Dutch hacker, big cyber-politics, and the anatomy of ‘real’ fake news.

Kaspersky Lab filed a complaint for defamation against Dutch daily newspaper De Telegraaf and a Dutch politician

Almost 21 years ago, I embarked on a mission to make the world a safer, better place. Today, we’re proud to protect with our cybersecurity solutions the digital lives of over 400 million consumers and 270,000 organizations around the world. Like many other companies whose aim is enhancing people’s lives, we also know that the higher you go, the stronger the winds can be. For us these winds include false media reporting. And in today’s environment of ‘media-ocracy’ and fake news, the situation is getting worse.

For nearly four years now, certain U.S. media outlets have been printing outlandishly preposterous false stories about cyber-conspiracies concocted between secret service folks and Yours Truly against the ‘free world’.

Evidence suggests that a Dutch politician is behind a fake story about Kaspersky Lab in the biggest Dutch daily newspaper

These tales from the paranoid side about us all fit the same template. Accordingly, their basic structure and rhetoric are always identical:

  • Unnamed U.S. intelligence officials share certain ‘shocking details’ about [insert as applicable] with a select few representatives of a given media outlet;
  • Anonymous sources are mostly used; any ‘sources’ cited are incompetent/unqualified to be sources;
  • Zero evidence of any wrongdoing on our part is presented (logical: there is no wrongdoing);
  • Distortion of reality based on the Pareto principle (80% truth + 20% fiction = monstrous lie);
  • These media stories are then used as a basis for taking political decisions (proof).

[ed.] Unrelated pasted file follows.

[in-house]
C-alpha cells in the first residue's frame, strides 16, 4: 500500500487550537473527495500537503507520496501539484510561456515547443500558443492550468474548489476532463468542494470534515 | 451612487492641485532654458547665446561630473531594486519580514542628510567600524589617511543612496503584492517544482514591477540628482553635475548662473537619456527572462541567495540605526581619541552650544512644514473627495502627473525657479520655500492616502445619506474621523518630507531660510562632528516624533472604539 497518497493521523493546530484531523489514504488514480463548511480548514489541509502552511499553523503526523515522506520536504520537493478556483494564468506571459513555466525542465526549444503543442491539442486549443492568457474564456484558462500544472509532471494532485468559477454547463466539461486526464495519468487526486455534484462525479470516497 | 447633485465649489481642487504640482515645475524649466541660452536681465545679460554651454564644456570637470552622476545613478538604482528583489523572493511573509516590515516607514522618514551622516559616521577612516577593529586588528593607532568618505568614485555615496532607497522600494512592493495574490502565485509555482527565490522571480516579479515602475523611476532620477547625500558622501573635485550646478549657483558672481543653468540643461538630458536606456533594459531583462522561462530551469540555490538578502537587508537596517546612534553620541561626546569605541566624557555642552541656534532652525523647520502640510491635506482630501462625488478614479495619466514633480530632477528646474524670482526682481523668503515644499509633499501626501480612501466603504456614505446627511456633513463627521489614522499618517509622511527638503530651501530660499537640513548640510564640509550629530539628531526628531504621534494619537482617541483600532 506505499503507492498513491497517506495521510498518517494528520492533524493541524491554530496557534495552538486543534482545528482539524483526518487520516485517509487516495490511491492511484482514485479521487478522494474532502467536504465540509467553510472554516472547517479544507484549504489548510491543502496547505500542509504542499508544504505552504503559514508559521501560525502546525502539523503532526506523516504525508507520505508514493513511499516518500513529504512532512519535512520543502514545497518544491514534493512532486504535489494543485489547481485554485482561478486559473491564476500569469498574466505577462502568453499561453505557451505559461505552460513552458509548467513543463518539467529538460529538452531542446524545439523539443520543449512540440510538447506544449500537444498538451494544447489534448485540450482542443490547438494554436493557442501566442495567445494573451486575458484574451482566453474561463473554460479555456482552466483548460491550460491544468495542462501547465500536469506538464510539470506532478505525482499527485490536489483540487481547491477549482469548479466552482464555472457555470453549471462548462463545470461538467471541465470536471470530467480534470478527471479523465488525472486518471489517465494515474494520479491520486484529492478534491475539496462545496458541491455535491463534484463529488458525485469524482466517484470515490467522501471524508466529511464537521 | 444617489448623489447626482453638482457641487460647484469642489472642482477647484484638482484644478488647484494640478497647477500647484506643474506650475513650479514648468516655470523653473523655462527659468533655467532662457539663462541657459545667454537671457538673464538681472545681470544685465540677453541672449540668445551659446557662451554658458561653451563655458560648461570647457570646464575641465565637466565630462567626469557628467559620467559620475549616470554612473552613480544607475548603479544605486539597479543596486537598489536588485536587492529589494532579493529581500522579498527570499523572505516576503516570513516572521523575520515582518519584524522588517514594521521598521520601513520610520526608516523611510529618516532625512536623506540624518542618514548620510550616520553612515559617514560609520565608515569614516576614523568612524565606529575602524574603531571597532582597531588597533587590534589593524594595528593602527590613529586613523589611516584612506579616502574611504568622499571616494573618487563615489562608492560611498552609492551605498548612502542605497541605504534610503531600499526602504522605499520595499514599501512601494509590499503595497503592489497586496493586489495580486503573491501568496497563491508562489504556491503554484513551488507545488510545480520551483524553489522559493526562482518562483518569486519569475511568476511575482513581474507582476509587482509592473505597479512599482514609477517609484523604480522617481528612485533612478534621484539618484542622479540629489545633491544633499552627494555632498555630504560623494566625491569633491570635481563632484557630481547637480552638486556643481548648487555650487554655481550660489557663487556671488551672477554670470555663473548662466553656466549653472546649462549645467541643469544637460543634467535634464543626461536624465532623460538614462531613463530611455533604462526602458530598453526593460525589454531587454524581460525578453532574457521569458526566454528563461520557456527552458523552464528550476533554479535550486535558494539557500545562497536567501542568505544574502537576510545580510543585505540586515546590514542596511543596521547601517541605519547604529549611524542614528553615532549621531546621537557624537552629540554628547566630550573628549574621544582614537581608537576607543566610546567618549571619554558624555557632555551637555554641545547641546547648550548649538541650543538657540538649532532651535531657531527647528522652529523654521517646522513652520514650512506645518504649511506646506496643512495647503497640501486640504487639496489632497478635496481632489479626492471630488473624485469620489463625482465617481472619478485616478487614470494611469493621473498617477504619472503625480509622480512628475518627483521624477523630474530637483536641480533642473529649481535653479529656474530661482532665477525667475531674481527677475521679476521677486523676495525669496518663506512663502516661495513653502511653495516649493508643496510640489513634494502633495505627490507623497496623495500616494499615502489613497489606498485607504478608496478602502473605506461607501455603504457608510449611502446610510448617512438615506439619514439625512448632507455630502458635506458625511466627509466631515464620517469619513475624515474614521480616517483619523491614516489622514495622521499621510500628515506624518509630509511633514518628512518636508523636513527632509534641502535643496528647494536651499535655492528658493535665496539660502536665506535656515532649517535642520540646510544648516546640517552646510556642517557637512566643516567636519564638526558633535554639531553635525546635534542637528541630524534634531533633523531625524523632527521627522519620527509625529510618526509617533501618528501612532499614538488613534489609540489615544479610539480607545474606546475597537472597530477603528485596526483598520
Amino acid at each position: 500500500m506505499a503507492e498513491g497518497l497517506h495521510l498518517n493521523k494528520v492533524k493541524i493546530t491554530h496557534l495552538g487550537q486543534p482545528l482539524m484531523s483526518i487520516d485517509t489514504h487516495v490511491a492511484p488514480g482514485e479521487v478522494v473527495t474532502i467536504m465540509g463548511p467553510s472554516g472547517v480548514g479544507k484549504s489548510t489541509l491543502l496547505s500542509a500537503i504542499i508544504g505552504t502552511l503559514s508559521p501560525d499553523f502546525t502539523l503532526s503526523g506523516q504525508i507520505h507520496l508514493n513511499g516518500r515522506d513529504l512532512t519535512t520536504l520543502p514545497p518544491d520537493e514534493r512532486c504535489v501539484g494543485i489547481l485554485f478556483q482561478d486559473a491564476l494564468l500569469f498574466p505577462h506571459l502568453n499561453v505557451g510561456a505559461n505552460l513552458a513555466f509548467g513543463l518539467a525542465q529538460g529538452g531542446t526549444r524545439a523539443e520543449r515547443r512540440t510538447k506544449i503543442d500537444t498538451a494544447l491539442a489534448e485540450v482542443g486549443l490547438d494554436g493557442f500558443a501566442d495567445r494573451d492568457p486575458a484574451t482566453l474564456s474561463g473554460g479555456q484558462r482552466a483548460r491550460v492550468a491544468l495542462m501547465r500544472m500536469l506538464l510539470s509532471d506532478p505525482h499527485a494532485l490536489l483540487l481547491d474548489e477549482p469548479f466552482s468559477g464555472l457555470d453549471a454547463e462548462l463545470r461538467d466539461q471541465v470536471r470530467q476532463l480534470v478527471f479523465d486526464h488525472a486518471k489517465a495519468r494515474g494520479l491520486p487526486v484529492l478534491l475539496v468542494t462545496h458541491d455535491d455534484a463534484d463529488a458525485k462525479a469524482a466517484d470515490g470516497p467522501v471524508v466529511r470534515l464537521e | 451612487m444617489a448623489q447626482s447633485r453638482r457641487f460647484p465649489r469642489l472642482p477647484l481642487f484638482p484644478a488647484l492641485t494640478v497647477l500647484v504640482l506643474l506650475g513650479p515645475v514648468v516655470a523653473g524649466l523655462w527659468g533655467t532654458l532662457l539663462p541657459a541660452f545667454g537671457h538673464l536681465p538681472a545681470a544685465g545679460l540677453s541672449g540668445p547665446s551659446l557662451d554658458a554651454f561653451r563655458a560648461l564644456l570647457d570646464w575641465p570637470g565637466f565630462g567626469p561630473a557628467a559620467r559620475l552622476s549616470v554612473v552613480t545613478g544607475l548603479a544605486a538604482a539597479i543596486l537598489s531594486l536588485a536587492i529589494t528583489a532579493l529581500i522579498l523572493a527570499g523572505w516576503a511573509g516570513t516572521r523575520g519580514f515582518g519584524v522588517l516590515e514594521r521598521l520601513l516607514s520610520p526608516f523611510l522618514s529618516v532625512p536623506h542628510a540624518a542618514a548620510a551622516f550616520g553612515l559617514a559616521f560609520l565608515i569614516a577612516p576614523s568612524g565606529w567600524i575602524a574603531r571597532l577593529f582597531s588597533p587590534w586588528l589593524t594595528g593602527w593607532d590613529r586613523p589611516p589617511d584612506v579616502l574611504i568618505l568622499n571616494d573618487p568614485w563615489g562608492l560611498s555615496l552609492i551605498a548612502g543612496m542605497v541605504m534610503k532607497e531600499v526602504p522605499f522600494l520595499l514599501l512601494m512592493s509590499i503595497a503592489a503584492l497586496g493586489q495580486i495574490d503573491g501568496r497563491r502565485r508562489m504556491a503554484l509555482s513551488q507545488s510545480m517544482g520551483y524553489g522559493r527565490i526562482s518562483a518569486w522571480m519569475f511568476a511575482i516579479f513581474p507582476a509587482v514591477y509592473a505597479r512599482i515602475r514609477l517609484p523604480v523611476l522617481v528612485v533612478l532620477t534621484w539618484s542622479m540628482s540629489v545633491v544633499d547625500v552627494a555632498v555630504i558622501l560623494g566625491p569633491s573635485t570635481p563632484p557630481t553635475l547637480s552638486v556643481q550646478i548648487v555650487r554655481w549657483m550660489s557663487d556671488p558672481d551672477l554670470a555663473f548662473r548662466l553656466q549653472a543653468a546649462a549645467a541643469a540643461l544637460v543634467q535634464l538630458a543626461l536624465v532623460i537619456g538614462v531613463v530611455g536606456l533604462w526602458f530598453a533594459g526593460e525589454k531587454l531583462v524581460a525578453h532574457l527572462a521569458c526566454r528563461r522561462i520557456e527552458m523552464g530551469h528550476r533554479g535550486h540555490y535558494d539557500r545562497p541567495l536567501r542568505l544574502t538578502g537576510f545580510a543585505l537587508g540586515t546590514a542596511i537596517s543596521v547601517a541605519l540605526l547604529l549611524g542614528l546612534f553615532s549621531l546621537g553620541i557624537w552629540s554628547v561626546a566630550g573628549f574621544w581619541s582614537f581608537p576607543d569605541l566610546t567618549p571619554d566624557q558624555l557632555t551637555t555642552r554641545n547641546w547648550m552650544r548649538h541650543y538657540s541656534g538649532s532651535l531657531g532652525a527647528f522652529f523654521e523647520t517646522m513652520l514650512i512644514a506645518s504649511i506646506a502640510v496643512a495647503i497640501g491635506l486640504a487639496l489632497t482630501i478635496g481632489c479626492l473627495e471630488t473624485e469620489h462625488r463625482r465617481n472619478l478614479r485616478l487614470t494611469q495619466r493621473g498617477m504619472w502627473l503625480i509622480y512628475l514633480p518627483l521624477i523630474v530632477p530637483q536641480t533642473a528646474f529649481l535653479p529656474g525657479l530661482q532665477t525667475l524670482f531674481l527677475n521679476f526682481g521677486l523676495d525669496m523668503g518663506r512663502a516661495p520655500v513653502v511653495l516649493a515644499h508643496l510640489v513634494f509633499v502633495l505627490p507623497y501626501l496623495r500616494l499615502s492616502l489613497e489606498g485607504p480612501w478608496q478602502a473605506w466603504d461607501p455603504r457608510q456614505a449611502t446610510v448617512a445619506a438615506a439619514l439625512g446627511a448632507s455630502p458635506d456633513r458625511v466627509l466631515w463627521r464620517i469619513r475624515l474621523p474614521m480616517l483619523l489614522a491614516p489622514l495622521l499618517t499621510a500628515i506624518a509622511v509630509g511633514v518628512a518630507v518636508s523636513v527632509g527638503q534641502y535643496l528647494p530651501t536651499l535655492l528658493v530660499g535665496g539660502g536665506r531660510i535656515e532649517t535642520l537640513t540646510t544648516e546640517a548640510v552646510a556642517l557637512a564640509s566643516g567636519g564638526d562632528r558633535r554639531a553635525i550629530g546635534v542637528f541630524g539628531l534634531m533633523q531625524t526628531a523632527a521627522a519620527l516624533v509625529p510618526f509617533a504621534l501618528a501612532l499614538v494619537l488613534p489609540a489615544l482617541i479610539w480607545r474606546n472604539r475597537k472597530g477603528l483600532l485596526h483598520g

Incidentally, you may be wondering why, if all the stories about us are indeed false, we’ve never taken legal action in the U.S. The short answer to that is that U.S. legislation makes establishing the truth of a media story very difficult. Meanwhile, we get a ‘media-ocracy’ – with ‘news’ that isn’t news at all, just a vehicle for instilling in readers’ minds images of an ‘enemy’, so as to influence the underlying opinions of the people reading those media. But it doesn’t stop there. This non-news is used to justify high-level political moves against the next-in-line-to-be-out-of-favor company. Yes, of late it’s not just KL being pinpointed; this is growing bigger and bigger every month, affecting other companies too.

Worryingly, this media-ocracy is very influential – and highly contagious; so much so that it can now be felt all around the world, not just in America. And that now includes even the Netherlands.

Media-ocracy: vehicle for instilling in readers’ minds images of an ‘enemy’ and using false allegations for taking political decisions. Alas, it’s highly contagious.

On February 3 of this year, the largest Dutch national daily newspaper, De Telegraaf, published a ‘sensational’ article about a hacker who, allegedly, had claimed to have hacked into the network of our Dutch office (from just outside the building) and managed to obtain a number of IP addresses – all as part of a supposed investigation to help uncover a leak in the Dutch parliament – a leak organized to help ‘the Russians’. Inevitable questions like why specifically we were hacked, why those particular IP addresses were obtained, etc. are left unanswered, but for us the key thing to be addressed was the claim that someone had breached our own highly secure corporate network.

So yes, we took the claims very seriously. We’re a cybersecurity company, remember?! So naturally we carried out an internal investigation. And guess what it showed. No hack occurred. But that’s only the start of this sorry tale.